home shape

New feature: Multi Collection Graphs

This version is deprecated. Download the new version of ArangoDB

With the 2.2 release we proudly announce that we now offer the feature of multi collection graphs. This allows you to group an arbitrary set of ArangoDB collections into one graph. In order to do this grouping you execute the following steps in arangosh or Foxx: 1. Require the general-graph module and create a graph.

var graph_module = require("org/arangodb/general-graph");
var graph = graph._create("myGraph");
  1. Add collections to be used as vertex collections. If the collections are not yet created, ArangoDB will create them for you.
  1. Create edge definitions between your vertex collections. These definitions create edge collections and allow you to store edges where source and target vertices come from the collections written in the definition. If you give vertex collections unknown to the graph they will be added to the graph. You have two options to create such a definition, it is either undirected – the set of source and target vertex collections is identical:
    graph._extendEdgeDefinitions(graph_module._undirectedRelation("friendship", "person"));
    graph._extendEdgeDefinitions(graph_module._undirectedRelation("has_cited", "publication"));

    Or it is directed – the set of source and target vertex collections is different:

    graph._extendEdgeDefinitions(graph_module._directedRelation("has_written", "person", "publication"));
    graph._extendEdgeDefinitions(graph_module._directedRelation("has_worked_for", "person", ["company", "university"]));

    Using this graph module now gives you the following benefits:

No loose ends: If you delete a vertex in the graph, all connected edges of all graphs are removed as well. Everything transactional: All operations within the graph module are transactional. Use graphs in AQL: All graph functions (neighbors, shortest path, traversal, etc.) are easily available in AQL. For instance, you can filter your starting vertices using standard AQL and then do a traversal given your graph name and these vertices in one AQL call. Overlapping Graphs: You can add the same edge definition to several graphs. This allows you to define several “views” of your data. To give you an example:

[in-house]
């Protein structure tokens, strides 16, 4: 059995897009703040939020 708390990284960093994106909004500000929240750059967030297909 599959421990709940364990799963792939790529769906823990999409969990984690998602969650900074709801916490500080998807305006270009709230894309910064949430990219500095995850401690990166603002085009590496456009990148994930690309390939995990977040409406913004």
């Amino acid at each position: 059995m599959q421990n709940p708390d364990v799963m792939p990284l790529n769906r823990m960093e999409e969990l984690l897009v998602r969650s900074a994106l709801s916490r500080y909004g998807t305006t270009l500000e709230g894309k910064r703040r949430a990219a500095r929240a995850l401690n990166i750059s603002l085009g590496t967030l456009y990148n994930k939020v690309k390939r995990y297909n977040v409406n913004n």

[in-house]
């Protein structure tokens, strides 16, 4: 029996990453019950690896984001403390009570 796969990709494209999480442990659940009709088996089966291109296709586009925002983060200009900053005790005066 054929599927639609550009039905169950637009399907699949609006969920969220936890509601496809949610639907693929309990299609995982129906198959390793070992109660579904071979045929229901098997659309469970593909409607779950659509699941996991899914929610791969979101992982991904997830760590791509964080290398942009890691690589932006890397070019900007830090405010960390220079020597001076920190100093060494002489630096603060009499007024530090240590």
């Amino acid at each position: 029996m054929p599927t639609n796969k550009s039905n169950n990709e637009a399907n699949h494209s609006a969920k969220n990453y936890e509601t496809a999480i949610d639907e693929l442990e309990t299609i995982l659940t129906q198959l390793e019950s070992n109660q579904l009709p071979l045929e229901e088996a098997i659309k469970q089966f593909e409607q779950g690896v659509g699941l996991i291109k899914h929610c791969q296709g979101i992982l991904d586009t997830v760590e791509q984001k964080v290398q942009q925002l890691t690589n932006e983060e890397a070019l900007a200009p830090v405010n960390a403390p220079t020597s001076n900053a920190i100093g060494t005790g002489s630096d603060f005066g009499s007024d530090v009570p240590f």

var academical = graph._create("academical");
academical._extendEdgeDefinitions(graph_module._undirectedRelation("friendship", "person"));
academical._extendEdgeDefinitions(graph_module._directedRelation("has_written", "person", "publication"));
var business = graph._create("business");
business._extendEdgeDefinitions(graph_module._undirectedRelation("friendship", "person"));
business._extendEdgeDefinitions(graph_module._directedRelation("has_worked_for", "person", ["company", "university"]));

Now you have two graphs sharing friendship.

Fluent Query Interface: There is a fluent interface to generate and handle AQL queries. You start by selecting a subset of your graph (edges or vertices) and from there on explore the graph. To give you an example suppose you want to query all papers that have been influenced directly or indirectly by publications of Amazon. 1. You start by selecting the company Amazon.